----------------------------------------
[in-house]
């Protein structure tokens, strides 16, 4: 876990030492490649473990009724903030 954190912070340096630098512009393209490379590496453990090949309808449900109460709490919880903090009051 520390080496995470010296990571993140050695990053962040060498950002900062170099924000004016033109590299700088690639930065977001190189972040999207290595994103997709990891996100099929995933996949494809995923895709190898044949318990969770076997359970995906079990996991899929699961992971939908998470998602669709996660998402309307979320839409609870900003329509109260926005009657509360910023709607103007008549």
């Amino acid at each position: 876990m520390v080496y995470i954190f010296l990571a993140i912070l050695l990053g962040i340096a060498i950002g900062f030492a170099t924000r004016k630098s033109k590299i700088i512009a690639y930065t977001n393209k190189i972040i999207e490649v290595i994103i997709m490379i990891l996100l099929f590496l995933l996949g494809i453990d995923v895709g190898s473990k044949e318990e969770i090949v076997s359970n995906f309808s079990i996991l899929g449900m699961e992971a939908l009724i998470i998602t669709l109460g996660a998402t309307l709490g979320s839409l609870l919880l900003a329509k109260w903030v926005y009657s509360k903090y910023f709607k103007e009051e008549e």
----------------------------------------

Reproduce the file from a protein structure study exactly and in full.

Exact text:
[in-house]
């Protein structure tokens, strides 16, 4: 876990030492490649473990009724903030 954190912070340096630098512009393209490379590496453990090949309808449900109460709490919880903090009051 520390080496995470010296990571993140050695990053962040060498950002900062170099924000004016033109590299700088690639930065977001190189972040999207290595994103997709990891996100099929995933996949494809995923895709190898044949318990969770076997359970995906079990996991899929699961992971939908998470998602669709996660998402309307979320839409609870900003329509109260926005009657509360910023709607103007008549």
């Amino acid at each position: 876990m520390v080496y995470i954190f010296l990571a993140i912070l050695l990053g962040i340096a060498i950002g900062f030492a170099t924000r004016k630098s033109k590299i700088i512009a690639y930065t977001n393209k190189i972040i999207e490649v290595i994103i997709m490379i990891l996100l099929f590496l995933l996949g494809i453990d995923v895709g190898s473990k044949e318990e969770i090949v076997s359970n995906f309808s079990i996991l899929g449900m699961e992971a939908l009724i998470i998602t669709l109460g996660a998402t309307l709490g979320s839409l609870l919880l900003a329509k109260w903030v926005y009657s509360k903090y910023f709607k103007e009051e008549e």